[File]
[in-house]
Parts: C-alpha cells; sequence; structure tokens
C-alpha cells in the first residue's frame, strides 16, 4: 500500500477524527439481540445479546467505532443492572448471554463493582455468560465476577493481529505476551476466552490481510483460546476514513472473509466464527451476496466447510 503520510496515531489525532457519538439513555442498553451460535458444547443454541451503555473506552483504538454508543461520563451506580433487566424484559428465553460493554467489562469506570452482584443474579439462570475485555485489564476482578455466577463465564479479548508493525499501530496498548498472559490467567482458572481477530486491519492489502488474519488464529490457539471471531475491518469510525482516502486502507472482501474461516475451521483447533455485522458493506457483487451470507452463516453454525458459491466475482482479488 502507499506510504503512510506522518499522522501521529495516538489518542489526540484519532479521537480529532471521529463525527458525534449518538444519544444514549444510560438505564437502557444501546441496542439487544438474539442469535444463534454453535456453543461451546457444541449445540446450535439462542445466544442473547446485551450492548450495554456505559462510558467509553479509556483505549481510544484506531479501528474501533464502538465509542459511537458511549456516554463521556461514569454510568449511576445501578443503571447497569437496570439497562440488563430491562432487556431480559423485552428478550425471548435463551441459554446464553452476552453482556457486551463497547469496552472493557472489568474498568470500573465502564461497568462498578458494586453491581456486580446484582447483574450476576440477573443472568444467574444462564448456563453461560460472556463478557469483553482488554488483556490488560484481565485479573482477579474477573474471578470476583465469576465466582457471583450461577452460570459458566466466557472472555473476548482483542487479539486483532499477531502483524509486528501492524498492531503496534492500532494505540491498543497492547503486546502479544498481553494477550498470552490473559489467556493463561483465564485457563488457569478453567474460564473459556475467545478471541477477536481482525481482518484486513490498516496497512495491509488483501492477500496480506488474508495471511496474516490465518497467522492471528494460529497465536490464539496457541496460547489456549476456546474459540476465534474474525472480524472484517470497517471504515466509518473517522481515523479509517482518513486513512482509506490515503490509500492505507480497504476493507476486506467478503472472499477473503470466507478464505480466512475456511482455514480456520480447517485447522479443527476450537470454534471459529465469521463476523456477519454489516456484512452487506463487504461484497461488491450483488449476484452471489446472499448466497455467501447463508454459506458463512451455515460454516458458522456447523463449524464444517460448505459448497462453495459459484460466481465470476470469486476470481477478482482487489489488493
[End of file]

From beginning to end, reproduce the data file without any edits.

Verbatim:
[in-house]
Parts: C-alpha cells; sequence; structure tokens
C-alpha cells in the first residue's frame, strides 16, 4: 500500500477524527439481540445479546467505532443492572448471554463493582455468560465476577493481529505476551476466552490481510483460546476514513472473509466464527451476496466447510 503520510496515531489525532457519538439513555442498553451460535458444547443454541451503555473506552483504538454508543461520563451506580433487566424484559428465553460493554467489562469506570452482584443474579439462570475485555485489564476482578455466577463465564479479548508493525499501530496498548498472559490467567482458572481477530486491519492489502488474519488464529490457539471471531475491518469510525482516502486502507472482501474461516475451521483447533455485522458493506457483487451470507452463516453454525458459491466475482482479488 502507499506510504503512510506522518499522522501521529495516538489518542489526540484519532479521537480529532471521529463525527458525534449518538444519544444514549444510560438505564437502557444501546441496542439487544438474539442469535444463534454453535456453543461451546457444541449445540446450535439462542445466544442473547446485551450492548450495554456505559462510558467509553479509556483505549481510544484506531479501528474501533464502538465509542459511537458511549456516554463521556461514569454510568449511576445501578443503571447497569437496570439497562440488563430491562432487556431480559423485552428478550425471548435463551441459554446464553452476552453482556457486551463497547469496552472493557472489568474498568470500573465502564461497568462498578458494586453491581456486580446484582447483574450476576440477573443472568444467574444462564448456563453461560460472556463478557469483553482488554488483556490488560484481565485479573482477579474477573474471578470476583465469576465466582457471583450461577452460570459458566466466557472472555473476548482483542487479539486483532499477531502483524509486528501492524498492531503496534492500532494505540491498543497492547503486546502479544498481553494477550498470552490473559489467556493463561483465564485457563488457569478453567474460564473459556475467545478471541477477536481482525481482518484486513490498516496497512495491509488483501492477500496480506488474508495471511496474516490465518497467522492471528494460529497465536490464539496457541496460547489456549476456546474459540476465534474474525472480524472484517470497517471504515466509518473517522481515523479509517482518513486513512482509506490515503490509500492505507480497504476493507476486506467478503472472499477473503470466507478464505480466512475456511482455514480456520480447517485447522479443527476450537470454534471459529465469521463476523456477519454489516456484512452487506463487504461484497461488491450483488449476484452471489446472499448466497455467501447463508454459506458463512451455515460454516458458522456447523463449524464444517460448505459448497462453495459459484460466481465470476470469486476470481477478482482487489489488493